Anyway all of that aside, after a bit of comparing, we’ve eventually opted to fly in and out of Edmonton on Air Canada for this trip. Even including the cost of the car rental and a hotel for the first night we are there it still worked out cheaper than flying into Calgary!
So no sooner are we back from Canada, than we’re both back to work. As a result I’ve taken the opportunity to upload various pictures from our trip.
This being the middle of winter, there aren’t that many pictures, since aside from a day in Medicine Hat we spent the majority of the time on Beth’s parents ranch. Luckily the snow didn’t hit until the day after we arrived, and with no further major snow we had no problems getting back to Calgary to catch our plane. Having said that, when we set off for the airport on New Years Day morning, the temperature was a very chilly -23Â°C – which thanks to the brewing Chinook Wind had hit 5Â°C by the time we reached the city, and is expected to climb higher in coming days. Of course the winds also gave us a pretty bumpy ride as the plane climbed out of Calgary too.
All the pictures are loaded in to the recent pictures feed – with the majority of the pictures, a series of pictures of the ranch in winter, being stored in a special photo set. Depending on how things go, I may well blog about some of the rest of the trip over the next couple of days, particularly whether our decision to try the new British Airways service will change our travelling preferences for future trips.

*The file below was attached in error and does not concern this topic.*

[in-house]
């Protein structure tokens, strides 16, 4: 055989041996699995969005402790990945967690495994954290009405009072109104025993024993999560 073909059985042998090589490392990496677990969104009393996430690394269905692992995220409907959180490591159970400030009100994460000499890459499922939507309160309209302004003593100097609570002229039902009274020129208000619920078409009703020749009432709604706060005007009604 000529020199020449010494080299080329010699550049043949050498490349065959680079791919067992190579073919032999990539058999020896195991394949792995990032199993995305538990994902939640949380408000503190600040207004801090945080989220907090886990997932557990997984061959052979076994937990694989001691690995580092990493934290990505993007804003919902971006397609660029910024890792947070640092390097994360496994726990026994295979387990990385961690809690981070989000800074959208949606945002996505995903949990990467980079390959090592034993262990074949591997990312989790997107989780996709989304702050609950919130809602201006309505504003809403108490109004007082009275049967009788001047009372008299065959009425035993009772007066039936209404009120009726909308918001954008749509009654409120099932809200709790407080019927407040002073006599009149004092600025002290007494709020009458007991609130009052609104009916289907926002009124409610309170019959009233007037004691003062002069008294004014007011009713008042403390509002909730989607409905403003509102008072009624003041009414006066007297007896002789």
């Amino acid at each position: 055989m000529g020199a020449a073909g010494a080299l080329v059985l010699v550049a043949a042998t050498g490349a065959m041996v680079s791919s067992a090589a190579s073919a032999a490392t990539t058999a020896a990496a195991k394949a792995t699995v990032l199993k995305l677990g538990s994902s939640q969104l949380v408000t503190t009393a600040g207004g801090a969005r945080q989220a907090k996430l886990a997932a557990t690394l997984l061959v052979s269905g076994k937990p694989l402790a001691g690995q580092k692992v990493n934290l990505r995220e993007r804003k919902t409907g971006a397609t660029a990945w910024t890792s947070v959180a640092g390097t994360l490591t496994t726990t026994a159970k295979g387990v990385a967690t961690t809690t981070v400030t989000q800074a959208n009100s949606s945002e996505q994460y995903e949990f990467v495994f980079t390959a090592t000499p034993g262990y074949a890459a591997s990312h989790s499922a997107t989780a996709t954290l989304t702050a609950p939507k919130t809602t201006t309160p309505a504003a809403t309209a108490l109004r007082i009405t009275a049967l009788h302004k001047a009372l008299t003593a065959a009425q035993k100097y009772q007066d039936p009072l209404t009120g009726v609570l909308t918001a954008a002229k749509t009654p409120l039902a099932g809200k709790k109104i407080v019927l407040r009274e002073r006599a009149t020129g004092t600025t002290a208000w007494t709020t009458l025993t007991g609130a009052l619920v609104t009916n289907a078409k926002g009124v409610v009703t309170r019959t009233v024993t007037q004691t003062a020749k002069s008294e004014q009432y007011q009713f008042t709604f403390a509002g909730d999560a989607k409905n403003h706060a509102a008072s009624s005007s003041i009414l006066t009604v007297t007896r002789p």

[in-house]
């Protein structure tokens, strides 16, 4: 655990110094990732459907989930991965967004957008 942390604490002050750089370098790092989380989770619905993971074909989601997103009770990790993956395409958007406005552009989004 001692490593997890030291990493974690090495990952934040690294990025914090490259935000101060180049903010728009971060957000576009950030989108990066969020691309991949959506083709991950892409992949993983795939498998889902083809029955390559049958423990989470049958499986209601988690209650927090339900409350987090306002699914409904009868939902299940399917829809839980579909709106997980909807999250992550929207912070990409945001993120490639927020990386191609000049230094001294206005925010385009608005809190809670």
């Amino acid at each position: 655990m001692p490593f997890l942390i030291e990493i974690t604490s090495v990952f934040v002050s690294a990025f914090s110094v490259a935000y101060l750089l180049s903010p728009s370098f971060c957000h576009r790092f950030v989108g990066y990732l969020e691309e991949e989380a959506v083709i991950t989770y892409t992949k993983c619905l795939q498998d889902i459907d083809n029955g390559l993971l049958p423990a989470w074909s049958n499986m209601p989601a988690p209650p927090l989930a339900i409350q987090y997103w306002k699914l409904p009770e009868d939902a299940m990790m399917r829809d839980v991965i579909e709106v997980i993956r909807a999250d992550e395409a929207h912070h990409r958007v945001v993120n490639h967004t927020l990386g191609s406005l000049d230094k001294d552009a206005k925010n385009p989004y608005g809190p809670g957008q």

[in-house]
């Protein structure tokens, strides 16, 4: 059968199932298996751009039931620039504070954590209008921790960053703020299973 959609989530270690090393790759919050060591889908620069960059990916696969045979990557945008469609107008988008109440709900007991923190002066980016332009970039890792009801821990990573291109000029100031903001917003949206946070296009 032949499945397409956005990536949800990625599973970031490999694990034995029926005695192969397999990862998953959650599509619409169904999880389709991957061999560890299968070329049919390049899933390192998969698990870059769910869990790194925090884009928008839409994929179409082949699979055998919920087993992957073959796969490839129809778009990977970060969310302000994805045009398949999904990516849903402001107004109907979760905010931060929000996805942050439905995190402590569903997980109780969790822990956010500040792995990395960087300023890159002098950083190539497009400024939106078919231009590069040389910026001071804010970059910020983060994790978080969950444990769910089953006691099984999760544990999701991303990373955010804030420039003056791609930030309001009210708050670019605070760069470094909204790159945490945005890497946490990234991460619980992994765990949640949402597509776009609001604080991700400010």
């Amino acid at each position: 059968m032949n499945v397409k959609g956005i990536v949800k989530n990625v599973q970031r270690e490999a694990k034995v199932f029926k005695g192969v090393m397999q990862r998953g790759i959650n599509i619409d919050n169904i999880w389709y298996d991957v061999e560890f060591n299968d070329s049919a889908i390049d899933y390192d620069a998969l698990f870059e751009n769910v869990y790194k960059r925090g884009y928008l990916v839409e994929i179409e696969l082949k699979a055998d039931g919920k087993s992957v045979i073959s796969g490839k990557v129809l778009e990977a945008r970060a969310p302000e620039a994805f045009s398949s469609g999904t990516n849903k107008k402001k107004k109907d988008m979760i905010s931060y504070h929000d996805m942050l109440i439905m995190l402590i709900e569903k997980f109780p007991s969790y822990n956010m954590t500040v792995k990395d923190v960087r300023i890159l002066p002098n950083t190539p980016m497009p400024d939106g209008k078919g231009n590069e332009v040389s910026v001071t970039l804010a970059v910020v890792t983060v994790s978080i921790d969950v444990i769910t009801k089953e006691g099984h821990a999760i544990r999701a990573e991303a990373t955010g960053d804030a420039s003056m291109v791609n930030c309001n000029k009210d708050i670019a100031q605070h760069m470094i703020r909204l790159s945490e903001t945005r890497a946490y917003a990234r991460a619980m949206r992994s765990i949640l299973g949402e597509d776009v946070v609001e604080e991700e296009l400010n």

Many of you will probably have heard me grumble about the prices of direct flights from London to Calgary. Thanks in part to the take over of Canadian by Air Canada, the only major carrier operating a direct service has been Air Canada. The impression I’ve got over recent years is that they’ve tended to take advantage of that to make some money on the tickets – the cheapest direct tickets sometimes costing twice as much as some of the indirect competition. However, all of that is going to change come December, as after an absence of eight years, British Airways are starting up direct flights again, which hopefully should bring about some competition on the route and bring the fares down a bit.